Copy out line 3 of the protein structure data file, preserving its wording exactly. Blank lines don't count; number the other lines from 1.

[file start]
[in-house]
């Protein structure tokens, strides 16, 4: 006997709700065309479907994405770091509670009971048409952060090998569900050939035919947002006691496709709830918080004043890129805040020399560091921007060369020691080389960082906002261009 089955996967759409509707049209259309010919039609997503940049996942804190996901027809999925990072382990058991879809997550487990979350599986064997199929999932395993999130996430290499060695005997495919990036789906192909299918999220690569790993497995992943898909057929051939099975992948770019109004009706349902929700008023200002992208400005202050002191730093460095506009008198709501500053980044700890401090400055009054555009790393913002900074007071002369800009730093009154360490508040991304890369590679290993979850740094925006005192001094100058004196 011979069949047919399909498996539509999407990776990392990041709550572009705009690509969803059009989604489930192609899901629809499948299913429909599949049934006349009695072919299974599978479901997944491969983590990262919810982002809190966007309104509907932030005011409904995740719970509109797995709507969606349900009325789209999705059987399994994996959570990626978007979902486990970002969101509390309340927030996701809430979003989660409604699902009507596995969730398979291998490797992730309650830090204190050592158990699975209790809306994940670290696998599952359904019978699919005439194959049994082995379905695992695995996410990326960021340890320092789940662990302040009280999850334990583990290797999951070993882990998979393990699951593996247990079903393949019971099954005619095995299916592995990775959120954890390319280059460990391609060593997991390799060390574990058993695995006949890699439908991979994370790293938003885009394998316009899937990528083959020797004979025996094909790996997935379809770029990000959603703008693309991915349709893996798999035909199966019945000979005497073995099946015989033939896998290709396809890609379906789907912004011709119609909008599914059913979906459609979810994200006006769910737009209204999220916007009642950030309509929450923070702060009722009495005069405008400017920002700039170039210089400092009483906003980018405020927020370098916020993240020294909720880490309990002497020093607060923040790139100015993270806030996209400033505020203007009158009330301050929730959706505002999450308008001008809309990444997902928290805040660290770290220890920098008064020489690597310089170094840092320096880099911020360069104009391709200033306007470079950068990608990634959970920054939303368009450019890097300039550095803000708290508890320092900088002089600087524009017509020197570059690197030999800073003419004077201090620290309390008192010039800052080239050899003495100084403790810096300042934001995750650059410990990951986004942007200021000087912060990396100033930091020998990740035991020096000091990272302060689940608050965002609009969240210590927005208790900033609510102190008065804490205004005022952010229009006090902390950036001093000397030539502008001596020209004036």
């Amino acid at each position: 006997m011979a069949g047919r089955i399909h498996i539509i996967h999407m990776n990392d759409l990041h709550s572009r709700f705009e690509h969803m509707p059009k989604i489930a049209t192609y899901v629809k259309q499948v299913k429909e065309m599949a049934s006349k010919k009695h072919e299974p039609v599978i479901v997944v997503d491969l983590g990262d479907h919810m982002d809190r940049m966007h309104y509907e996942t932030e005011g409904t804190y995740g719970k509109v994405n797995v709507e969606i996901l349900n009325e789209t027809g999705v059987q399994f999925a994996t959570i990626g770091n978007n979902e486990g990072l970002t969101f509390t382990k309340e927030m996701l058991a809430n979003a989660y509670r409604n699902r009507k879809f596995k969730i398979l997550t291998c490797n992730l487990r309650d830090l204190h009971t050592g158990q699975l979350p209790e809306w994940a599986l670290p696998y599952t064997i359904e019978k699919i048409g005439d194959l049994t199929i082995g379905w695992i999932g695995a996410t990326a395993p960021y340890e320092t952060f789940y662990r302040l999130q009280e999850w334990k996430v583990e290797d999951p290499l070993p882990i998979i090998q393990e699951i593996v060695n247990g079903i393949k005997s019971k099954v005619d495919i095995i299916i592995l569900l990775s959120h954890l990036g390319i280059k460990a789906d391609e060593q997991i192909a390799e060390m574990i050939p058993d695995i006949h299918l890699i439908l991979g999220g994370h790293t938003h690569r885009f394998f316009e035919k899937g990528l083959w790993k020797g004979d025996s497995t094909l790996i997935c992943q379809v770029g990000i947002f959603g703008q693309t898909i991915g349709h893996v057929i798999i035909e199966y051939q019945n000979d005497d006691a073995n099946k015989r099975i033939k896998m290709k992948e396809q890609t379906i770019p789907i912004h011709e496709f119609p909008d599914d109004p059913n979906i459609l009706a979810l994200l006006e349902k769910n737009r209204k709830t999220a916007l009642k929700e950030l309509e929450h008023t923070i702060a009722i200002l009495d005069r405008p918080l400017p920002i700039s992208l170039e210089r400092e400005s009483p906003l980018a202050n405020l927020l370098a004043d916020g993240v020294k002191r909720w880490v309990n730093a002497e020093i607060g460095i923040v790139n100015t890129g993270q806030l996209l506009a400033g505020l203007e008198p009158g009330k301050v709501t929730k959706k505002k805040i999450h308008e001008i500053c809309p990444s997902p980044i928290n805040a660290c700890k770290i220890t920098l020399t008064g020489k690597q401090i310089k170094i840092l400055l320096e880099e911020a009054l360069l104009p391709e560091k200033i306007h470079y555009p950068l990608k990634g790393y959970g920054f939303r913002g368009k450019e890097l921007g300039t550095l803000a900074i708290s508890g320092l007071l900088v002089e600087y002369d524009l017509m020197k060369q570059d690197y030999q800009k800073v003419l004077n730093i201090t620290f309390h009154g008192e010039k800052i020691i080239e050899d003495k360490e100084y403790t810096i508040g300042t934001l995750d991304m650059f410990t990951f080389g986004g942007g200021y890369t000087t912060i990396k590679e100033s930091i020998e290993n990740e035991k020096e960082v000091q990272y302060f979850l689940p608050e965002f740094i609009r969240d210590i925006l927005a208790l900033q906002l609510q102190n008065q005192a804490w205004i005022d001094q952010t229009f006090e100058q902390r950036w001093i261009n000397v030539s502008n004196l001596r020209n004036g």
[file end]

């Amino acid at each position: 006997m011979a069949g047919r089955i399909h498996i539509i996967h999407m990776n990392d759409l990041h709550s572009r709700f705009e690509h969803m509707p059009k989604i489930a049209t192609y899901v629809k259309q499948v299913k429909e065309m599949a049934s006349k010919k009695h072919e299974p039609v599978i479901v997944v997503d491969l983590g990262d479907h919810m982002d809190r940049m966007h309104y509907e996942t932030e005011g409904t804190y995740g719970k509109v994405n797995v709507e969606i996901l349900n009325e789209t027809g999705v059987q399994f999925a994996t959570i990626g770091n978007n979902e486990g990072l970002t969101f509390t382990k309340e927030m996701l058991a809430n979003a989660y509670r409604n699902r009507k879809f596995k969730i398979l997550t291998c490797n992730l487990r309650d830090l204190h009971t050592g158990q699975l979350p209790e809306w994940a599986l670290p696998y599952t064997i359904e019978k699919i048409g005439d194959l049994t199929i082995g379905w695992i999932g695995a996410t990326a395993p960021y340890e320092t952060f789940y662990r302040l999130q009280e999850w334990k996430v583990e290797d999951p290499l070993p882990i998979i090998q393990e699951i593996v060695n247990g079903i393949k005997s019971k099954v005619d495919i095995i299916i592995l569900l990775s959120h954890l990036g390319i280059k460990a789906d391609e060593q997991i192909a390799e060390m574990i050939p058993d695995i006949h299918l890699i439908l991979g999220g994370h790293t938003h690569r885009f394998f316009e035919k899937g990528l083959w790993k020797g004979d025996s497995t094909l790996i997935c992943q379809v770029g990000i947002f959603g703008q693309t898909i991915g349709h893996v057929i798999i035909e199966y051939q019945n000979d005497d006691a073995n099946k015989r099975i033939k896998m290709k992948e396809q890609t379906i770019p789907i912004h011709e496709f119609p909008d599914d109004p059913n979906i459609l009706a979810l994200l006006e349902k769910n737009r209204k709830t999220a916007l009642k929700e950030l309509e929450h008023t923070i702060a009722i200002l009495d005069r405008p918080l400017p920002i700039s992208l170039e210089r400092e400005s009483p906003l980018a202050n405020l927020l370098a004043d916020g993240v020294k002191r909720w880490v309990n730093a002497e020093i607060g460095i923040v790139n100015t890129g993270q806030l996209l506009a400033g505020l203007e008198p009158g009330k301050v709501t929730k959706k505002k805040i999450h308008e001008i500053c809309p990444s997902p980044i928290n805040a660290c700890k770290i220890t920098l020399t008064g020489k690597q401090i310089k170094i840092l400055l320096e880099e911020a009054l360069l104009p391709e560091k200033i306007h470079y555009p950068l990608k990634g790393y959970g920054f939303r913002g368009k450019e890097l921007g300039t550095l803000a900074i708290s508890g320092l007071l900088v002089e600087y002369d524009l017509m020197k060369q570059d690197y030999q800009k800073v003419l004077n730093i201090t620290f309390h009154g008192e010039k800052i020691i080239e050899d003495k360490e100084y403790t810096i508040g300042t934001l995750d991304m650059f410990t990951f080389g986004g942007g200021y890369t000087t912060i990396k590679e100033s930091i020998e290993n990740e035991k020096e960082v000091q990272y302060f979850l689940p608050e965002f740094i609009r969240d210590i925006l927005a208790l900033q906002l609510q102190n008065q005192a804490w205004i005022d001094q952010t229009f006090e100058q902390r950036w001093i261009n000397v030539s502008n004196l001596r020209n004036g």